Look, these two young people that got married, she supposedly radicalized him.
Who knows what happened?
COOPER: The San Bernardino killer?
TRUMP: The bottom line is they killed 14 people. They gave them baby showers. I mean, they were friends of theirs and they walked in and they
killed them. There's an unbelievable hatred.
You look at Paris, 138 people killed. Many, many people are going to die in the hospital. Mortally wounded, horribly wounded, horribly wounded.
TRUMP: And they walk into a room and boom, boom, boom. There's a sickness going on that's unbelievable. And, honestly, you have to get to the bottom
COOPER: You talked about going after the families of terrorists. You now reversed that essentially ...
TRUMP: I didn't reverse anything.
COOPER: You would still want to go after the families of terrorists?
TRUMP: No, no, no. I didn't reverse anything. I clarified very simply, we have laws. We have to obey the laws. Now --
COOPER: Going after families of terrorists would be against the law?
TRUMP: I didn't say kill. We have to go after them though. The family knows -- look, you have a terrorist.
TRUMP: You have a terrorist. You have a -- we're going to have to do something. And it's the only way you're going to stop it.
ASHER: And the Republican candidates are going to be going head-to-head just a few hours from now. Our very own Jake Tapper is going to be
moderating the debate from the University of Miami, beginning at 8:30 pm Eastern time. You'll be able to see it in its entirety Friday morning at
9:00 am Hong Kong time.
Let's turn now to a document leak that reveals details on thousands and thousands of ISIS fighters. The cache includes what looks like a pretty
standard job application form, inquiring about education, date of birth, jobs, et cetera, until it asks about the recruit's previous jihad
experience and sharia level as well. Let's talk more about this with our Fred Pleitgen, who joins us live now from London.
So Fred, walk us through how exactly these documents were leaked and what more do they tell us?
FREDERIK PLEITGEN, CNN SENIOR INTERNATIONAL CORRESPONDENT: Well, it's not exactly clear how they were leaked but certainly from what we gather from
many European publications and also what seems to be coming through from some authorities is that it might have been a disgruntled people who had
joined ISIS before who then leaked them not only to various publications here in Europe but also to the authorities as well. We have been in touch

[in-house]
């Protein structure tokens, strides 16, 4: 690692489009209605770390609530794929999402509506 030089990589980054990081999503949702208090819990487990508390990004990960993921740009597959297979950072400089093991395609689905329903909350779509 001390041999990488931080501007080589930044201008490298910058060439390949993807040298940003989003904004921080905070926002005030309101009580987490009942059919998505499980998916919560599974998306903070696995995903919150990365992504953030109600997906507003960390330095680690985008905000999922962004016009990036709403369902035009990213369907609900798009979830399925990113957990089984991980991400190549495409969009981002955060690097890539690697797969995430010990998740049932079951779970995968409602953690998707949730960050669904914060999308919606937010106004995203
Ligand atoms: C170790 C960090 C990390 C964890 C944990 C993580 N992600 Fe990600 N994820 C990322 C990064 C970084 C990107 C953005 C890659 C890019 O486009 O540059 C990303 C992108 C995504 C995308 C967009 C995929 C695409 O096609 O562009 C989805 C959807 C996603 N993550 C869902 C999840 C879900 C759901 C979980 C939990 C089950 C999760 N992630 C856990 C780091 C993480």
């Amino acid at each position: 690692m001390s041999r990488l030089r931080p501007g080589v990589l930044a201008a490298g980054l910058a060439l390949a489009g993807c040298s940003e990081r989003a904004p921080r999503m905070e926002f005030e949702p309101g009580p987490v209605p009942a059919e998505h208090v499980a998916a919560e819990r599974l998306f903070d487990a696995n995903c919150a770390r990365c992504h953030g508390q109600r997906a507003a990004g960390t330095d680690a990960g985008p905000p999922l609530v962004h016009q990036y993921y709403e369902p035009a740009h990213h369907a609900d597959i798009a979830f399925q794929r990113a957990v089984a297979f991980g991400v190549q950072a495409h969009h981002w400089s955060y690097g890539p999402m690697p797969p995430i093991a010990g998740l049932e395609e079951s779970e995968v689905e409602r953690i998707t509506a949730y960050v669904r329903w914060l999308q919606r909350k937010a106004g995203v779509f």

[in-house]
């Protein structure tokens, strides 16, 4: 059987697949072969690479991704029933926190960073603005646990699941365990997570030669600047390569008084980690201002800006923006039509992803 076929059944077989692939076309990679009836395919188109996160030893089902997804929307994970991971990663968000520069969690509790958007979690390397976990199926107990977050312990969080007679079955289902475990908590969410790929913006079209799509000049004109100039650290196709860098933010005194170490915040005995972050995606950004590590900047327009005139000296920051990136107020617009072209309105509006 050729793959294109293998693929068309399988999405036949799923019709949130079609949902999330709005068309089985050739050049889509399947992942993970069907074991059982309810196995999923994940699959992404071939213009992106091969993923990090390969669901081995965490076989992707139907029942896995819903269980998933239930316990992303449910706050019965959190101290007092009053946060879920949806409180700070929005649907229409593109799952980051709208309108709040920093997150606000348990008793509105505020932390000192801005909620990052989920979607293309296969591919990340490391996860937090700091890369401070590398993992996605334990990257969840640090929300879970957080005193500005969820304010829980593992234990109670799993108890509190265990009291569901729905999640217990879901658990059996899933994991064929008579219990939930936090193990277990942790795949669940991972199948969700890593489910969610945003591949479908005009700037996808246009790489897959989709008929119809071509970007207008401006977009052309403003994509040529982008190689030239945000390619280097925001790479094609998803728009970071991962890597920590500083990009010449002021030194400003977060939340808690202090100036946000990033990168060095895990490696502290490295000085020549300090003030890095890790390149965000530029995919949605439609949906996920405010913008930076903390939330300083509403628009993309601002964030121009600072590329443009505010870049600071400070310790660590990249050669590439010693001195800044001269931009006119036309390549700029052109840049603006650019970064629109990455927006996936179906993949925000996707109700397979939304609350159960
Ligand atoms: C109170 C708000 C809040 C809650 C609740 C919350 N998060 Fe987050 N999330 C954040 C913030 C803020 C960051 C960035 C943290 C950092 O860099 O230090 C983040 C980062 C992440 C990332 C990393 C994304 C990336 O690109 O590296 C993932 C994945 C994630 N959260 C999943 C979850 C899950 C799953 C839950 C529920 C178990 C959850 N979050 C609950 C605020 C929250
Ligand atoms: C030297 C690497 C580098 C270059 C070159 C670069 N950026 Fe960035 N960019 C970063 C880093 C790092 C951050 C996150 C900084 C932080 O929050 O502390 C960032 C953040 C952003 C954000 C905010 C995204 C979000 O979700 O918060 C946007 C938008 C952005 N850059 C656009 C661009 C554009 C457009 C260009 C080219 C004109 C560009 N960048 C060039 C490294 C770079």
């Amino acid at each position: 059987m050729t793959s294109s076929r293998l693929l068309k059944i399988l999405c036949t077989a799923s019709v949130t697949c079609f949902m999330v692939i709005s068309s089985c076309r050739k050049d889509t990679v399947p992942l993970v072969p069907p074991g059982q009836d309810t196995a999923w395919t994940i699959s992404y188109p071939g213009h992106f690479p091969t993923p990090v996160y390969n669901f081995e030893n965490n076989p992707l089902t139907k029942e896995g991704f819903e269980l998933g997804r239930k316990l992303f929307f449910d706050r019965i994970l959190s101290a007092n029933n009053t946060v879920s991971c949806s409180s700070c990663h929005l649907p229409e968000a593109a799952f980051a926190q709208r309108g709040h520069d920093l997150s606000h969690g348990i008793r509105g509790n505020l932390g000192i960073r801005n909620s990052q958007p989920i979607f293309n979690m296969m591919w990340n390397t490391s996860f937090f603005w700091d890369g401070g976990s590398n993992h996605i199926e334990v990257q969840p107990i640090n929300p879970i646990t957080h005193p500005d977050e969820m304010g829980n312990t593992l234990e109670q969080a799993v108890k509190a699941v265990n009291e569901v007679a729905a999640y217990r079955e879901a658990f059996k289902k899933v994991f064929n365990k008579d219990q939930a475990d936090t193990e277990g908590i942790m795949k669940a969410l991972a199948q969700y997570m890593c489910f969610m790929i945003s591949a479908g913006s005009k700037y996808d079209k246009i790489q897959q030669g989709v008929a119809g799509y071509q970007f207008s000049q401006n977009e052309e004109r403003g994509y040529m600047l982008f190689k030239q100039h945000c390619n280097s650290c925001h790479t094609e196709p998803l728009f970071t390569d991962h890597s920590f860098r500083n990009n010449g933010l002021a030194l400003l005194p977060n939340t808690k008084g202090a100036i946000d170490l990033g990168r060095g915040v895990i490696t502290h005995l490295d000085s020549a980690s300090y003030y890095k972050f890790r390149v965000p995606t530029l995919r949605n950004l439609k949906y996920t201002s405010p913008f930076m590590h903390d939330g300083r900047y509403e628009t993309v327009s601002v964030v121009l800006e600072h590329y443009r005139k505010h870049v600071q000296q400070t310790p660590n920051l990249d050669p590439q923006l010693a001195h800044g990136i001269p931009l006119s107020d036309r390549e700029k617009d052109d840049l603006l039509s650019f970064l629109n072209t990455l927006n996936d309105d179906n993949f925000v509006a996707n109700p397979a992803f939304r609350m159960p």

with the German federal criminal investigations office and they confirm to us that they have these documents and that they truly believe that these
documents are authentic.
Now by and large, what you could basically call this is almost a registry of ISIS membership. It has got, as you said, the names of many people who
went to join ISIS. Now most people believe that all these were taken as these people entered the so-called caliphate, probably from Turkey into
Syria or into Iraq.
But not only do they have the names of these people but for instance also questions like for instance, what sort of fighting name do these people
Do they want to be a front-line fighter or do they want to be a suicide bomber?
Do they have any prior experience in jihad?
So it really was a very detailed questionnaire that these people had to fill out. And certainly it does show that ISIS certainly appears to have
quite a knack for bureaucracy and of keeping track as to who is in its ranks. And it's certainly something that now the intelligence services say
it's a wealth of information that they have gotten.
ASHER: So then how can they use that wealth of information to tackle things like recruitment?
PLEITGEN: ISIS recruitment and also the prosecution of people who for instance returned from places like Syria and Iraq. One of the big things
that the authorities have said has been a problem in the past is that you had people who have gone to Syria and Iraq. It was very difficult for the
authorities when these people came back to prove that they had gone there for the purpose of joining a terrorist organization like ISIS.
Now, of course, if you have a document in your hand, it could make it a lot easier for the authorities to for instance prosecute these people because
we know that is something that's been difficult for them in the past.
Recruitment for ISIS at this point -- the latest that we have been hearing is that it's down anyway. However, it could also make it more difficult
because now the intelligence services know how ISIS operates and know the information that they get and certainly also seem to be getting a better
grasp on where these people are trying to cross into the so-called caliphate -- Zain.
ASHER: It's remarkable that a terrorist group actually has an application form to join. Fred Pleitgen, live for us there, thank you so much,
Just ahead here at the INTERNATIONAL DESK, an official visit gets underway as U.S. President Barack Obama welcomes Canadian Prime Minister Justin
Trudeau. We'll get a live report from Washington coming up.
Also ahead, there's a new warning about the drug that got tennis great Maria Sharapova in trouble this week. Why the doctor who invented it says